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Aust N Z J Public Health. 2005 Oct;29(5):416-21.

The costs and benefits of physiotherapy as first-line treatment for female stress urinary incontinence.

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1
School of Health Sciences, University of South Australia, Adeliade. cpneumann@ozemail.com.au

Abstract

OBJECTIVE:

To evaluate the costs and benefits of physiotherapy for stress urinary incontinence (SUI) in Australia.

METHODS:

We evaluated the costs and benefits of physiotherapy for the treatment of SUI using outcome data from a prospective multicentre observational study conducted in 1999/2000. Women presenting with SUI to physiotherapists trained in continence management in 35 centres across Australia were recruited into the study. The outcomes of treatment were assessed using subjective, objective and quality-of-life measures at the conclusion of treatment and with 12-month follow-up. The number of treatments in an average episode of care was calculated and adverse events were recorded.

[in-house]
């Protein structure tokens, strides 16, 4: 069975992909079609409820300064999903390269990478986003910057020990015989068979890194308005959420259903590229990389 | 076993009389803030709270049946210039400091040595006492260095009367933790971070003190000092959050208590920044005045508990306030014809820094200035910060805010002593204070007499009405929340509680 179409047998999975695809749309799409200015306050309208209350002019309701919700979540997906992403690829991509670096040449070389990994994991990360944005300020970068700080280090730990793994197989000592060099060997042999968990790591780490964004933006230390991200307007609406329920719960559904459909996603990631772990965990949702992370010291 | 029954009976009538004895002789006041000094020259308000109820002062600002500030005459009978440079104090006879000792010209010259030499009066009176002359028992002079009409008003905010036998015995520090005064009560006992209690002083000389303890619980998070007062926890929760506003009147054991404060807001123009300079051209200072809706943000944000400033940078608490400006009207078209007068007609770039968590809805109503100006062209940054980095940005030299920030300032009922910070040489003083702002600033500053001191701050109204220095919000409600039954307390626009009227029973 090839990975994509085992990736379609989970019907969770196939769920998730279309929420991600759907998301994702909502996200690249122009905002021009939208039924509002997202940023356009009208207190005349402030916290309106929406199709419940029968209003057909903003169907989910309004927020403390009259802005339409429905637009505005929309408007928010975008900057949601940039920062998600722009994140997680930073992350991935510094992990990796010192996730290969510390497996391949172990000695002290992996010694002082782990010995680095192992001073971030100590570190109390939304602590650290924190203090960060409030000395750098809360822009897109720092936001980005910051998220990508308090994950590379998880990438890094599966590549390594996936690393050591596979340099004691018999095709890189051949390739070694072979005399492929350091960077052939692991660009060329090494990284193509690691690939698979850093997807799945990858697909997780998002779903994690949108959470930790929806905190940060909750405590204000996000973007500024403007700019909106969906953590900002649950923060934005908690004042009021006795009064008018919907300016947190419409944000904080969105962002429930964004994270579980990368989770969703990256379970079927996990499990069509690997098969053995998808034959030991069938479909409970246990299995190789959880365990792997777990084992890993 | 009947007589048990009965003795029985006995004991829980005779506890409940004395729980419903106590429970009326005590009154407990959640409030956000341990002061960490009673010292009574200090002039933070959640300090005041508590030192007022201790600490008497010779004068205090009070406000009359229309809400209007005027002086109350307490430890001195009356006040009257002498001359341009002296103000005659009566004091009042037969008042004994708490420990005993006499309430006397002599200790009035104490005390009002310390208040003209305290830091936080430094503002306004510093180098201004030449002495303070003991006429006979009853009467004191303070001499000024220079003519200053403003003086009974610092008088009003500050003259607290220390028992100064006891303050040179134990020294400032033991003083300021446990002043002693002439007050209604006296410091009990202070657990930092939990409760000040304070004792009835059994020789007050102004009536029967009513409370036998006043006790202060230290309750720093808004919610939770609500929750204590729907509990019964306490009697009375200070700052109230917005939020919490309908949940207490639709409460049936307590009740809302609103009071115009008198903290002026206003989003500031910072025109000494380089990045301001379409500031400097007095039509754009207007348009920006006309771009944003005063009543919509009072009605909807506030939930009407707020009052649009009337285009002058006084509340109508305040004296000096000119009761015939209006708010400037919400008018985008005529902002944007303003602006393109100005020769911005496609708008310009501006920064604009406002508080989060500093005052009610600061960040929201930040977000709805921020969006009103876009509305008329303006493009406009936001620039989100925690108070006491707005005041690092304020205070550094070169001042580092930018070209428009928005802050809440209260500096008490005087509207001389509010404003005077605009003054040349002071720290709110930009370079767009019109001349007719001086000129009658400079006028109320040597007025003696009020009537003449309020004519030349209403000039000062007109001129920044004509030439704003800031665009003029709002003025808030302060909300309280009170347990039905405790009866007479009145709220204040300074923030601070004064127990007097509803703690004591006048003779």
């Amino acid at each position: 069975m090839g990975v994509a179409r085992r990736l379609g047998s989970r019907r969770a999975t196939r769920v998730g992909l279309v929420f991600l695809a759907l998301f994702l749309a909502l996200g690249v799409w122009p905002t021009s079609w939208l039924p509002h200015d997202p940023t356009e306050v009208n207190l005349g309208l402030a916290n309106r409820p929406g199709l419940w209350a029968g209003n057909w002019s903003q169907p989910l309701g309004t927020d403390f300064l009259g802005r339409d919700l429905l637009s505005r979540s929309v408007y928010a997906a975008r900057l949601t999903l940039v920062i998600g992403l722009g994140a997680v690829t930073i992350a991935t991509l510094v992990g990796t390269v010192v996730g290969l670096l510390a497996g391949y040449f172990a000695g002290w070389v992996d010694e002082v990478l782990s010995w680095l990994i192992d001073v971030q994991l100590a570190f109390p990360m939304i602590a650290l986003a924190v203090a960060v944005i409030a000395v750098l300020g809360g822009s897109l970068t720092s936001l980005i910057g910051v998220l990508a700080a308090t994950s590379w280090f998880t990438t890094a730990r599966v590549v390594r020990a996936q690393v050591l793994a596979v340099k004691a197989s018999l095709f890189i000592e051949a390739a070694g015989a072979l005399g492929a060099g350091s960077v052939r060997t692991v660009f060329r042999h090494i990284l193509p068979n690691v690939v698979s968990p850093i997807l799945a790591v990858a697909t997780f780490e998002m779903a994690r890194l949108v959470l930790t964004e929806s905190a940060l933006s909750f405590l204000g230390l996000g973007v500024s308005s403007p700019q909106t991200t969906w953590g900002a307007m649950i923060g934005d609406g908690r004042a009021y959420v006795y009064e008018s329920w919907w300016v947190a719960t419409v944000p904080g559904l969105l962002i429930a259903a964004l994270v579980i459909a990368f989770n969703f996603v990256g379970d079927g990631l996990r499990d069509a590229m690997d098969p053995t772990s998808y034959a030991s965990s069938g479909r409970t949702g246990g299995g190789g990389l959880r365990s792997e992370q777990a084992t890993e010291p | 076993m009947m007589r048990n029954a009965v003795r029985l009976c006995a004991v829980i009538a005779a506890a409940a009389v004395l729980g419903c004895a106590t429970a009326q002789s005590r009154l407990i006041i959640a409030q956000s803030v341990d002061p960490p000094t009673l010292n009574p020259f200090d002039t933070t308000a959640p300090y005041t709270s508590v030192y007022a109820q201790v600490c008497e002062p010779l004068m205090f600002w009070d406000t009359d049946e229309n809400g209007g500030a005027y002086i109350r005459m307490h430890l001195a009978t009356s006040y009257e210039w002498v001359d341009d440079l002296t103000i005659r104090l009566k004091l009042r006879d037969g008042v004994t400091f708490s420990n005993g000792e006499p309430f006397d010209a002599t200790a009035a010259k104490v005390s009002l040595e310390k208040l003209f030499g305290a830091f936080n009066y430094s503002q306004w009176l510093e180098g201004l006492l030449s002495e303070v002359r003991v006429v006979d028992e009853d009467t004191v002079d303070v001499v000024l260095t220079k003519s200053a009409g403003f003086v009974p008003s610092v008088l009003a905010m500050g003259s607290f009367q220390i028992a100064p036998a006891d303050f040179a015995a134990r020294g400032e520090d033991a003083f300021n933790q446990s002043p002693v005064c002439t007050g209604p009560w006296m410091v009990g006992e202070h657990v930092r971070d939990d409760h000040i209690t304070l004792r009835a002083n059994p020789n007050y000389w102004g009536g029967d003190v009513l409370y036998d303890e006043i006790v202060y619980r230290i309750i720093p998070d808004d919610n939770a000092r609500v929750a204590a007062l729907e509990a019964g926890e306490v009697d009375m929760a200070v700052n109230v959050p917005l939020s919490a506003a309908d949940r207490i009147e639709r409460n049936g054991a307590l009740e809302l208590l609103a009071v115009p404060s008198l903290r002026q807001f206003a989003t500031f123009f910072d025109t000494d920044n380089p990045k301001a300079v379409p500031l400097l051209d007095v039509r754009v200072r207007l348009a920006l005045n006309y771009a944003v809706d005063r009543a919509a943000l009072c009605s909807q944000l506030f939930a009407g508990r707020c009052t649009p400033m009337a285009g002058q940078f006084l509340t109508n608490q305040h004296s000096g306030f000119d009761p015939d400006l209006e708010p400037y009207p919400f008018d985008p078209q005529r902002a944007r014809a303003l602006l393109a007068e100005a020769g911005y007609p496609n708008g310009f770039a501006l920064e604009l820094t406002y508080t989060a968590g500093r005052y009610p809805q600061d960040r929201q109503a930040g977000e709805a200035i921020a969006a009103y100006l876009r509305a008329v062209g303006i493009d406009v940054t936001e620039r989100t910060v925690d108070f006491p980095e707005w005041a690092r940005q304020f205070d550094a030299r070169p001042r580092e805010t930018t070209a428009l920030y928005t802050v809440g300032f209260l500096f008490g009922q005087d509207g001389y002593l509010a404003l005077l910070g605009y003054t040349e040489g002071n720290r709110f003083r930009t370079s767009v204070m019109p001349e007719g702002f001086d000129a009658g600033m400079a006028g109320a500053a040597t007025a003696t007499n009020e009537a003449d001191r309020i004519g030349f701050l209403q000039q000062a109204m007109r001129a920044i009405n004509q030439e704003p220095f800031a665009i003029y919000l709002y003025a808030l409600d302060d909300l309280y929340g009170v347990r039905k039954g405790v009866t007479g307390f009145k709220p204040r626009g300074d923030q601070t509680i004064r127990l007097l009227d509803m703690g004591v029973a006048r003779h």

RESULTS:

Of the 274 consenting subjects, 208 completed an episode of physiotherapy care consisting of a median (IQ range) of five (4-6) visits. The estimated average costs for an episode of ambulatory physiotherapy treatment were dollar 302.40. Based on 'intention to treat' principles, 64% of women were objectively cured. There was a clinically and statistically significant improvement (p < 0.05) in all outcomes after treatment and these were maintained at one-year follow-up. No adverse events were reported.

CONCLUSIONS AND IMPLICATIONS:

Specialised ambulatory physiotherapy for SUI in Australia is a low-cost, low-risk and effective treatment. These results provide evidence to support international recommendations that physiotherapy should be routinely implemented as first-line treatment before consideration of surgery. This information has important economic implications for planning future health services.

PMID:
16255442
[Indexed for MEDLINE]
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